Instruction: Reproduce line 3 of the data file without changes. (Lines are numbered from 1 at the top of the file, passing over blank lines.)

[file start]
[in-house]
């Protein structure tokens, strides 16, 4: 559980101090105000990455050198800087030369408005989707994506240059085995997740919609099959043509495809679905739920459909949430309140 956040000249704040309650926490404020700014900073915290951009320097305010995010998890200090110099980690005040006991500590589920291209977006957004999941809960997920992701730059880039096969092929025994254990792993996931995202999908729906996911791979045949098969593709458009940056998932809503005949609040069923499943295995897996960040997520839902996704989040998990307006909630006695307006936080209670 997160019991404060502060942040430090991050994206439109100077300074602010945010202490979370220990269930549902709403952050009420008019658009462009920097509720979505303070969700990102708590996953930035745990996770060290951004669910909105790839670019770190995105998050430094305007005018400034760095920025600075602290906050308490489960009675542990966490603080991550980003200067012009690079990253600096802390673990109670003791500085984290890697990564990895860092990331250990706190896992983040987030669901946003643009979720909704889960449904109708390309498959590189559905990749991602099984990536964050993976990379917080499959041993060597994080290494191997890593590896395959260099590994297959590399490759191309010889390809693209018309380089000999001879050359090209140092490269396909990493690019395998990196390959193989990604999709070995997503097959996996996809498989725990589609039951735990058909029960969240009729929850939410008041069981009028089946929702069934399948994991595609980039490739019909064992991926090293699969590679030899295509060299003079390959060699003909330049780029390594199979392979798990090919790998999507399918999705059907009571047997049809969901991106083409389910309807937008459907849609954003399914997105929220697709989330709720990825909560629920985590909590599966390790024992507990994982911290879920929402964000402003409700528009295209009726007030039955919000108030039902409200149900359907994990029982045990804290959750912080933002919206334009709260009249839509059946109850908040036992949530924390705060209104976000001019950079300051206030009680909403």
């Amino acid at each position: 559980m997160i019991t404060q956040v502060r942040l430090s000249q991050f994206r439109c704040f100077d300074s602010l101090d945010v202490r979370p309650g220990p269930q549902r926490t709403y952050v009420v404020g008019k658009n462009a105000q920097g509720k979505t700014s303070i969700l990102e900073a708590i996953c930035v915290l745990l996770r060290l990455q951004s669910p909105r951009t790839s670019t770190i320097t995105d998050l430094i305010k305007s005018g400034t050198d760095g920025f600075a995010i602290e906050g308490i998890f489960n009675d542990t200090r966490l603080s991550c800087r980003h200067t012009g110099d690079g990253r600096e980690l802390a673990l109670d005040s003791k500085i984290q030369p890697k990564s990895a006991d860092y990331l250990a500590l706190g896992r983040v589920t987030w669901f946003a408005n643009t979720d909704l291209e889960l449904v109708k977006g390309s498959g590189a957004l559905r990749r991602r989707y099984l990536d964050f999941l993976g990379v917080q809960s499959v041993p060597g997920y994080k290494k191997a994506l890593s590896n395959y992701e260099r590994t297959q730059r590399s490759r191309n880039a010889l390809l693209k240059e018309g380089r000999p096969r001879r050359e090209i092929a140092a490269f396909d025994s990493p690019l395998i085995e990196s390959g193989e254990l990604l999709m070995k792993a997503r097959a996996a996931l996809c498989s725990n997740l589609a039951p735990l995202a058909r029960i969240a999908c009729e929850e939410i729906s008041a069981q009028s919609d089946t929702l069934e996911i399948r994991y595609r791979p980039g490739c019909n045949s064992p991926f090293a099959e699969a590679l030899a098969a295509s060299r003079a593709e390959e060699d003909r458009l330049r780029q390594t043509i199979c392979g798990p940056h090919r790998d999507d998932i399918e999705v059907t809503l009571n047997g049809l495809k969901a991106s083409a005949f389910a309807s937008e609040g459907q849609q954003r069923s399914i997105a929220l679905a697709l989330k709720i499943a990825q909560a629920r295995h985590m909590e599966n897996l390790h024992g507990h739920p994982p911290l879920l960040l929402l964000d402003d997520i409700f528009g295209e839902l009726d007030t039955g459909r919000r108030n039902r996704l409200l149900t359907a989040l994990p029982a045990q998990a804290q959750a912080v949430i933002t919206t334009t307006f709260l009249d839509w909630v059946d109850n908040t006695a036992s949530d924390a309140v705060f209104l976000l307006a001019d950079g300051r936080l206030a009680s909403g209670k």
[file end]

């Amino acid at each position: 559980m997160i019991t404060q956040v502060r942040l430090s000249q991050f994206r439109c704040f100077d300074s602010l101090d945010v202490r979370p309650g220990p269930q549902r926490t709403y952050v009420v404020g008019k658009n462009a105000q920097g509720k979505t700014s303070i969700l990102e900073a708590i996953c930035v915290l745990l996770r060290l990455q951004s669910p909105r951009t790839s670019t770190i320097t995105d998050l430094i305010k305007s005018g400034t050198d760095g920025f600075a995010i602290e906050g308490i998890f489960n009675d542990t200090r966490l603080s991550c800087r980003h200067t012009g110099d690079g990253r600096e980690l802390a673990l109670d005040s003791k500085i984290q030369p890697k990564s990895a006991d860092y990331l250990a500590l706190g896992r983040v589920t987030w669901f946003a408005n643009t979720d909704l291209e889960l449904v109708k977006g390309s498959g590189a957004l559905r990749r991602r989707y099984l990536d964050f999941l993976g990379v917080q809960s499959v041993p060597g997920y994080k290494k191997a994506l890593s590896n395959y992701e260099r590994t297959q730059r590399s490759r191309n880039a010889l390809l693209k240059e018309g380089r000999p096969r001879r050359e090209i092929a140092a490269f396909d025994s990493p690019l395998i085995e990196s390959g193989e254990l990604l999709m070995k792993a997503r097959a996996a996931l996809c498989s725990n997740l589609a039951p735990l995202a058909r029960i969240a999908c009729e929850e939410i729906s008041a069981q009028s919609d089946t929702l069934e996911i399948r994991y595609r791979p980039g490739c019909n045949s064992p991926f090293a099959e699969a590679l030899a098969a295509s060299r003079a593709e390959e060699d003909r458009l330049r780029q390594t043509i199979c392979g798990p940056h090919r790998d999507d998932i399918e999705v059907t809503l009571n047997g049809l495809k969901a991106s083409a005949f389910a309807s937008e609040g459907q849609q954003r069923s399914i997105a929220l679905a697709l989330k709720i499943a990825q909560a629920r295995h985590m909590e599966n897996l390790h024992g507990h739920p994982p911290l879920l960040l929402l964000d402003d997520i409700f528009g295209e839902l009726d007030t039955g459909r919000r108030n039902r996704l409200l149900t359907a989040l994990p029982a045990q998990a804290q959750a912080v949430i933002t919206t334009t307006f709260l009249d839509w909630v059946d109850n908040t006695a036992s949530d924390a309140v705060f209104l976000l307006a001019d950079g300051r936080l206030a009680s909403g209670k």